Health Care Systems
Every health care system has three components - resources, risk sharing and delivery mechanisms. Arguments about the best ways to handle each of the three aspects are a legion and continuous. It is instructive to analyze the situations in other parts of the world. In a World Bank publication,  an attempt to identify factors associated with good health care systems in low- and middle-income countries [Table 2] revealed interesting facts. There was no one model for best health care delivery. Instead, successes (and failures) were linked to the country's political, historical, cultural, geographical and societal variables. Political stability, economic growth, strong institutional and policy environment, focus on primary care, carefully sequenced health service delivery, commitment to equity and solidarity were some of the key elements in success. While these results are intuitive, they underscore the fact that progress in medicine is so much interlinked to progress in infrastructure, fiscal growth and other human development indices even though one does not guarantee the other. As Virchow famously remarked, "…. medicine is a social science, and politics is nothing but medicine on a grand scale."
It is also noticeable that pediatric cardiac care in most of these good health models is still worse than that in India. This is the result of the schism between primary and tertiary care approaches.
Let us think if as a society we have monetary resources for the treatment of CHD? In India, the government spends only 1% (increasing to 2% slowly) of the GDP on health. Overall, nearly 5% of the GDP is spent on health. The annual budget for the year 2008 allocated Rs. 165,340 millions to health, of which about 75% was slated for the rural health mission.  The integrated Child Development Scheme received Rs 63,000 millions; unfortunately, it did not include any allocation for the treatment of CHD. If we can have the fiscal space for a Rs 60,000 crore waiver for farmers` debt, we could certainly afford Rs 200 crore consumables required for CHD treatment of all newborns in a year (hypothetical calculation with expenditure of Rs 1 lakh/operation and 50% spending by the government). In the current environment, in policy terms, money by itself is not the only bottleneck for CHD. Of course, resources can be generated by other non-governmental sources. When it comes to children, we, and every nation, would do the extra effort required to garner the required monetary resources.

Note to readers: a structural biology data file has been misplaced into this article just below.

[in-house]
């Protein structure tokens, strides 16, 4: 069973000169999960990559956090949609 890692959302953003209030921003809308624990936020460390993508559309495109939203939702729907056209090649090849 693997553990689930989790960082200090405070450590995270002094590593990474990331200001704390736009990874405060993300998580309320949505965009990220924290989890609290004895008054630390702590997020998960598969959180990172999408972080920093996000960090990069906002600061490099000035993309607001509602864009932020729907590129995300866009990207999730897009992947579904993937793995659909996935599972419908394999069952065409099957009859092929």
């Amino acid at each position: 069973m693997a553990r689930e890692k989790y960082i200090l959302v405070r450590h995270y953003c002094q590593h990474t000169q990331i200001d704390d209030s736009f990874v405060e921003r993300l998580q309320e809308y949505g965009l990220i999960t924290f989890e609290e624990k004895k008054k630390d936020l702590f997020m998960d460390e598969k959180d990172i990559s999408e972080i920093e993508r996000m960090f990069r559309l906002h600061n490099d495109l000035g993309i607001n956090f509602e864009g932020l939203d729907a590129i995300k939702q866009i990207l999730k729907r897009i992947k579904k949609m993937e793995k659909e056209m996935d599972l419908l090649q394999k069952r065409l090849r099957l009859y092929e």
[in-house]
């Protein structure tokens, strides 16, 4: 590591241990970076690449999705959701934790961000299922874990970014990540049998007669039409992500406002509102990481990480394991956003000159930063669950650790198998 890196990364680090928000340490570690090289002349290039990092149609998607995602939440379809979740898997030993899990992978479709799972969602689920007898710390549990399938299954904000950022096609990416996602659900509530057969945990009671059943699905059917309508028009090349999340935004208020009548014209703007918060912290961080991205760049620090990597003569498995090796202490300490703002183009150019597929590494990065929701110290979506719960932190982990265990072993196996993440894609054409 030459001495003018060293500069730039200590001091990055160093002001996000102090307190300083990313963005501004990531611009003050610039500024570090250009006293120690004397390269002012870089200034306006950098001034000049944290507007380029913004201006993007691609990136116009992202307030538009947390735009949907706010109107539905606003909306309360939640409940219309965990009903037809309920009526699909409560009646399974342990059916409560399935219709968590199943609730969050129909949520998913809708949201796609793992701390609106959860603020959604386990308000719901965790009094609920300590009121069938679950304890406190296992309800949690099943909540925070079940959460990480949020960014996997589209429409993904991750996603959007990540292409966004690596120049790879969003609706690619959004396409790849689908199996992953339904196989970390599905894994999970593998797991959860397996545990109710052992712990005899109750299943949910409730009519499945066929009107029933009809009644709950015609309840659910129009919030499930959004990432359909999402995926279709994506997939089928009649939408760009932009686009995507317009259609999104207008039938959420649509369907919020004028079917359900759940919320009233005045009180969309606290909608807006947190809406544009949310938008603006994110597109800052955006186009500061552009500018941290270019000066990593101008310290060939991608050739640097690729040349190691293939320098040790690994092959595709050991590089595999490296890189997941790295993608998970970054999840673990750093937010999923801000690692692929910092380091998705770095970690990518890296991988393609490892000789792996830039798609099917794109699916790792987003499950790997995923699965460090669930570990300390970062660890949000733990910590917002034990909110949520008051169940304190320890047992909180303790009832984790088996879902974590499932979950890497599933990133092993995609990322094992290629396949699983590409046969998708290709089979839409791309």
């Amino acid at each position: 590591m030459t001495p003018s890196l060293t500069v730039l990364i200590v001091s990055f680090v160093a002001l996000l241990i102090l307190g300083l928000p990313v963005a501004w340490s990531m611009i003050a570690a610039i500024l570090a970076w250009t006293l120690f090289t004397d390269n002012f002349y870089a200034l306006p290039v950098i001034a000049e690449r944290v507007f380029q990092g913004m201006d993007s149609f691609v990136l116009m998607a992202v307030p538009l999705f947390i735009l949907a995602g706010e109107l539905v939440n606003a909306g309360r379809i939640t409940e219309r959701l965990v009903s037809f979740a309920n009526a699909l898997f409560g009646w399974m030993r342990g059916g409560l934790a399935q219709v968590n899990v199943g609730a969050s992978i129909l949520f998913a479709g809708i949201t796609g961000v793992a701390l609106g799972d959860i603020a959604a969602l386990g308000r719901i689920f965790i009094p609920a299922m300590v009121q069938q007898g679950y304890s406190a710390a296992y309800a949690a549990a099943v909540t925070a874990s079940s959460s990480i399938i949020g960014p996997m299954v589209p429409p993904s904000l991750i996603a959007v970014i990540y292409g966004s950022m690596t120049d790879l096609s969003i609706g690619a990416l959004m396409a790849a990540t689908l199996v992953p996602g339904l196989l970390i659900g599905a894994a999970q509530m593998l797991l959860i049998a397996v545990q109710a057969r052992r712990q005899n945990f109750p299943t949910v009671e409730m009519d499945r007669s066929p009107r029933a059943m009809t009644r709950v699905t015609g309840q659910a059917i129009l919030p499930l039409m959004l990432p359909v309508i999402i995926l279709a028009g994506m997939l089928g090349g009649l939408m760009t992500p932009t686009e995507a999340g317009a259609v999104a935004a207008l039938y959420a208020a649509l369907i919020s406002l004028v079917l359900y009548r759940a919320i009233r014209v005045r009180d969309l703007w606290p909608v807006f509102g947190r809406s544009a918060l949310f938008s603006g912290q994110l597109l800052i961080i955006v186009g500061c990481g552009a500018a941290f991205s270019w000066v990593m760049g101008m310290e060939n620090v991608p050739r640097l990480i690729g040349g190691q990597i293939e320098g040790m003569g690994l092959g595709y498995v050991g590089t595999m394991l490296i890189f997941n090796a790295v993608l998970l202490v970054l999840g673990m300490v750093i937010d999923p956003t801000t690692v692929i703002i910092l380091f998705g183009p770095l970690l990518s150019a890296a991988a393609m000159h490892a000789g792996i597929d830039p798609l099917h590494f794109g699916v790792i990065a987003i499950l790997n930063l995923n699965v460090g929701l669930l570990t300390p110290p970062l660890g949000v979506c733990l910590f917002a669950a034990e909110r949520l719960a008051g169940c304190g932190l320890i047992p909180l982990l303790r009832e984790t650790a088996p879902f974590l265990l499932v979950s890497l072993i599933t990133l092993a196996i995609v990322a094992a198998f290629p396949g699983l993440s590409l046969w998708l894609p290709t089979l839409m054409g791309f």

The strength of any community's/nation`s health care program stems from the solidarity of its citizens and willingness to share the wealth for the health of its members. "The test of our progress is not whether we add more to the abundance of those who have much; it is whether we provide enough to those who have too little," said Franklin Roosevelt. In India, 80% of the costs of medical treatment are borne by out-of-pocket expenditure. In CHD management, the costs (medical and non-medical) are beyond the reach of most individuals and some mechanisms of risk sharing need to be put in place. Technically, how best to do risk sharing is debatable even as seen in the recent US elections. Clearly, insurance managed by private players is not the solution. Even the public-private partnership initiative experiences in Sweden and Great Britain have been disappointing.  Although country specific, these lessons should not be forgotten. Government involvement in health in a staged, transparent, committed manner appears appropriate. But, a strong institutional base is required. In the past, in the Indian setting, only 16% of the slated money is said to have reached the poor. Government money is liable to, although not destined to, abuse and corruption. Thus, a policy of all children operated at all hospitals at government expenditure may not to be sustainable. The government-initiated program of health insurance in 2004 had a lukewarm response. The current Rashtriya Swasthya Bima Yojana is primed to give Rs 30,000 to people below poverty line for any health-related expenditure that falls short for CHD costs. A great beginning seems to have been made in the governmental initiative on health in the Rural Health Mission that incorporates all the sane administrative principles focused on primary care. The country is watching expectantly and its success will help further progress. Risk sharing by many other non-governmental mechanisms, and social groups, may be convened in larger or smaller units.